Education

IIT Delhi Director Slams Times Higher Education's University Rankings

Written By Rishabh Mishra | Mumbai | Published:

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  • The Director of IIT Delhi, V Ramgopal Rao, in a Facebook post, has pointed out the mistakes in the ‘THE' – World University Ranking’ methodology
  • He said, THE uses 'perception-based parameters' instead of focusing on 'Research Impact'
  • Rao said that if the fundamental of a university or institution is strong, the rankings should follow them

Talking about the contribution of India’s education system in the global space, the Director of Indian Institute of Technology, Delhi, V Ramgopal Rao, in a Facebook post, has pointed out the mistakes in the ‘The Times Higher Education' – World University Ranking’ methodology. He reiterated that it uses 'perception-based parameters' instead of focusing on 'Research Impact' which causes the Indian institutions to rank low on their list. According to Ramgopal Rao, if the 'fundamental' of a university or institution is strong, the rankings should follow them. He mentioned in his post the four reasons why he does not believe or abide by THE’s ranking system and methodology. 

The post criticizing THE’s methodology 

Director Ramgopal Rao in his post also mentioned a difference between Quacquarelli Symonds rankings and The Times Higher Education rankings. He said, “That time of the year again about University rankings and, alas, the same question again: Why no Indian institution is in the top 100 according to QS (and top 300 according to THE)? Everyone becomes an expert on our institutions at this time of the year. If you care to know the facts, please read on.” He then went on to give four reasons to the rhetoric question he put forth.  

I am not commenting on IIT Delhi improving its ranking by about 100 places in THE rankings released today, as I believe it doesn't represent the true ranking of our institutions.  

1. In three of the ranking parameters such as International students, International faculty and Faculty-student ratio, our institutions score close to Zero points. To be ranked globally, we need to internationalize our campuses.  

2. Contrary to popular perception, on Research Impact scores, our top institutions indeed score very well. For example, IIT Delhi was ranked 39 in the world in 2018 on Research Impact score (total citations divided by the number of faculty) in QS ranking. We recruited a lot more faculty in the last two years, and it has gone to 50's now. Once the new faculty become productive, it should rise again.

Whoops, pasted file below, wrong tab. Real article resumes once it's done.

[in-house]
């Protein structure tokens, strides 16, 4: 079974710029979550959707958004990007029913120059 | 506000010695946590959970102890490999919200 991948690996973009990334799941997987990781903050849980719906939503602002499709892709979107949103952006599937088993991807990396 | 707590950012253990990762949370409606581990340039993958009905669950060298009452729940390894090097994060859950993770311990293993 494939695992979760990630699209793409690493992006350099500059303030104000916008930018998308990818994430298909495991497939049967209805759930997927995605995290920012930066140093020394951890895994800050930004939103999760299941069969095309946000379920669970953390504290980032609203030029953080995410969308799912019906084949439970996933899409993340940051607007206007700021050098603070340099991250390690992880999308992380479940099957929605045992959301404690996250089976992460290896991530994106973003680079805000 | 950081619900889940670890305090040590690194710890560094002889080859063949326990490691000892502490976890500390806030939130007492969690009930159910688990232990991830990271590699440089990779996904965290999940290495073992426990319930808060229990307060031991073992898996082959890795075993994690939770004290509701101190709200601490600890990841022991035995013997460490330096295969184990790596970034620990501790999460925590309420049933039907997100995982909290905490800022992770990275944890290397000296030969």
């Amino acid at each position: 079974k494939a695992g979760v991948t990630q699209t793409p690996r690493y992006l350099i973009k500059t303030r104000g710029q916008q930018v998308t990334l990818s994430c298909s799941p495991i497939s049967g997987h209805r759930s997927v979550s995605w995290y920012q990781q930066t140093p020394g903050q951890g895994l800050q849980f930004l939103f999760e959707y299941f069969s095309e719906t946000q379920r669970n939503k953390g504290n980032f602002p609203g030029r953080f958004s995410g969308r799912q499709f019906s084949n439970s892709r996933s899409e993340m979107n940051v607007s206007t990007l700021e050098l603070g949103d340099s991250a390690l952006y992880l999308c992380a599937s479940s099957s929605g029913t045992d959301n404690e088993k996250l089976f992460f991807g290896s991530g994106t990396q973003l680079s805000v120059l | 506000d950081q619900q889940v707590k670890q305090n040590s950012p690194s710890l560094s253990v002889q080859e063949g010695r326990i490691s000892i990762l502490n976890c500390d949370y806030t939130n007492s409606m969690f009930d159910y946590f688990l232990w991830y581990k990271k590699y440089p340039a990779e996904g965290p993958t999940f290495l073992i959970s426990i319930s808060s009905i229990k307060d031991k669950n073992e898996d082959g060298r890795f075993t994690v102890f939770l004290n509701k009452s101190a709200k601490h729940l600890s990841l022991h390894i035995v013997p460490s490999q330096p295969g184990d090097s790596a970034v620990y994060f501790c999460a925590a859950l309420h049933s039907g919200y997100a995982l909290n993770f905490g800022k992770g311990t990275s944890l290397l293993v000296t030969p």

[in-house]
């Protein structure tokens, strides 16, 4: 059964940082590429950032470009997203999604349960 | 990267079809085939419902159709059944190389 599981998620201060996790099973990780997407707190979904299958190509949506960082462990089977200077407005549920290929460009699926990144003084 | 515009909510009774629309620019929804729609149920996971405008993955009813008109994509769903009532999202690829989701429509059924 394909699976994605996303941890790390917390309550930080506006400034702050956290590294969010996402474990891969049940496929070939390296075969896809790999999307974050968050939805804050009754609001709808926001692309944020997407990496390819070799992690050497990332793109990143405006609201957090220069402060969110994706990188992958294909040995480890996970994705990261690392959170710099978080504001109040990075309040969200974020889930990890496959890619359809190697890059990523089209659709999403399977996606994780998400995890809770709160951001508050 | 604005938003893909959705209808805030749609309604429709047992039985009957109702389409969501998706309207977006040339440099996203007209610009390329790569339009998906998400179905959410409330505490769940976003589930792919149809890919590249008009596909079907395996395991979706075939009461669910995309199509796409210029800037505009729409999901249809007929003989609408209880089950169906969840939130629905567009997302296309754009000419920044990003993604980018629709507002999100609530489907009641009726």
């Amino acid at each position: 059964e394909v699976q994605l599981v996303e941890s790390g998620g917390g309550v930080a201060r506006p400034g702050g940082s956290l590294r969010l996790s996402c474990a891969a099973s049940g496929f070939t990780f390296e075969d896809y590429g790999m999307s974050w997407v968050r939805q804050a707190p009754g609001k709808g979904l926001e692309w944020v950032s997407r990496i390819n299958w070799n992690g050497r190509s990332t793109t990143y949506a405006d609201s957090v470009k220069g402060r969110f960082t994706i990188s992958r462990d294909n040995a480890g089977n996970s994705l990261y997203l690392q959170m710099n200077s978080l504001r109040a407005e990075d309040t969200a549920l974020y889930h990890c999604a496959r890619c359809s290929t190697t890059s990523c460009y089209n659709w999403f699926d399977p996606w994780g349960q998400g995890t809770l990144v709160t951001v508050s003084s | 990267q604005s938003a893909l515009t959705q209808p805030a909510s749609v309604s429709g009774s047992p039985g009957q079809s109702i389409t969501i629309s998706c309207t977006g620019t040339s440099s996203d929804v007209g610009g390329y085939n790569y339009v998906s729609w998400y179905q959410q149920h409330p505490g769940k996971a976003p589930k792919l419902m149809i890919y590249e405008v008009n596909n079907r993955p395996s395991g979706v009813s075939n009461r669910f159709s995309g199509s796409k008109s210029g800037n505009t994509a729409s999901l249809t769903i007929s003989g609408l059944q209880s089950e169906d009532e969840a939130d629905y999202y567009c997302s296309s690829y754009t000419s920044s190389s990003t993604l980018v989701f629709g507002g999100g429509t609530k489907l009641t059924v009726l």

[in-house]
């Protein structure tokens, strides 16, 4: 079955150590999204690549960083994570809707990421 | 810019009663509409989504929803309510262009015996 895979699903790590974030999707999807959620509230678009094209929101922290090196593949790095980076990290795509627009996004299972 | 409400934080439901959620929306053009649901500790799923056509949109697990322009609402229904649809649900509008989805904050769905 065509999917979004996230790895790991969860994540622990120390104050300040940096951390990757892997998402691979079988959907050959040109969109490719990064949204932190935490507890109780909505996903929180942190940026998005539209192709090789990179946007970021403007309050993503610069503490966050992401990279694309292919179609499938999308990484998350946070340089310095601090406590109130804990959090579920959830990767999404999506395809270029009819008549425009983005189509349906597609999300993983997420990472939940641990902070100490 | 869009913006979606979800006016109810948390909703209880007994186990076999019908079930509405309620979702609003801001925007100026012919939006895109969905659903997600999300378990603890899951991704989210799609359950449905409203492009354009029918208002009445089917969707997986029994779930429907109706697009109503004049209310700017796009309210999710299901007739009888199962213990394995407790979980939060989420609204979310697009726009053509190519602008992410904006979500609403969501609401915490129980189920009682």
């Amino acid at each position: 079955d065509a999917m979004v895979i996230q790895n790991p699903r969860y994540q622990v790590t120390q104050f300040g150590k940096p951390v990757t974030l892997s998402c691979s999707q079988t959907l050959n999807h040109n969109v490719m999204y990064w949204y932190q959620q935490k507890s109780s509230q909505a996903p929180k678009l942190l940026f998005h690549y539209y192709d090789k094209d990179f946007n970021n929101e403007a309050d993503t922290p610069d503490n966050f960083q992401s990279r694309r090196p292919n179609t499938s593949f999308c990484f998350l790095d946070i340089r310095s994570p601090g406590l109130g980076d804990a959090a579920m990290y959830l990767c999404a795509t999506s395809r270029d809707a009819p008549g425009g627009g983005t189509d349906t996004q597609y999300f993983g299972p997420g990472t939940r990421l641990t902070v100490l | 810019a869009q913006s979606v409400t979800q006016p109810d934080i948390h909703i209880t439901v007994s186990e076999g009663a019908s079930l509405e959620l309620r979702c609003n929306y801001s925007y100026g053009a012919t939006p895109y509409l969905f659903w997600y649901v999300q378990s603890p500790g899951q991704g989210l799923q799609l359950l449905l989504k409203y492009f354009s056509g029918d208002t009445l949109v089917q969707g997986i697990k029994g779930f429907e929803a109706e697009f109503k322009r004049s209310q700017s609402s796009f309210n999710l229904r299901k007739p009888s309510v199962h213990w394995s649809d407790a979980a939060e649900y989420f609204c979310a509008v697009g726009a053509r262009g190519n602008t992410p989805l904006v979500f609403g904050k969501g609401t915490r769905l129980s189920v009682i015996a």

If you rank world universities on just the "Research Impact" scores, many of our top Indian institutions (read IITs and IISc) will be in the top 100.  

3. We don't score well on perception-based parameters on a global scale. Again because of the inward-looking nature of our institutions and cultural issues. This is also changing now.  

4. 50% of the scores used for ranking are based on perception. QS is at least a lot more transparent with respect to how they generate perception-based scores. THE is a blackbox. Many of us have stopped caring about THE rankings. 

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Director Rao also gave a brief about the makings of a great institution. He said, “In my humble opinion, institutions become great by positively impacting the ecosystem around it by imparting the highest quality education and training to the students who go through its portals. If Delhi NCR has the highest number of tech startups/Unicorns in India, IIT Delhi has played a role in it. If 14 of the 24 Unicorns created by Indians are by the alumni of one single institution IIT Delhi, IIT Delhi is surely doing many things right. If the fundamentals are strong in any institution, the rankings will follow. I am positive and hopeful about the future. Let's not create negativity in the society by harping on some numbers, which aren't even put together with enough care and thought.” 

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THE’s ranking methodology 

THE on its website publishes the methodology that it applies to rank universities every year. The rankings of 2020 will include about 1,400 universities across 92 countries. THE will be using 13 carefully calibrated performance indicators that measure an institution’s performance across teaching, research, knowledge transfer and international outlook. The performance indicators, according to THE website, are grouped into five areas: Teaching (the learning environment); Research (volume, income and reputation); Citations (research influence); International outlook (staff, students and research); and Industry Income (knowledge transfer). The following table shows the share of these performance indicators. 

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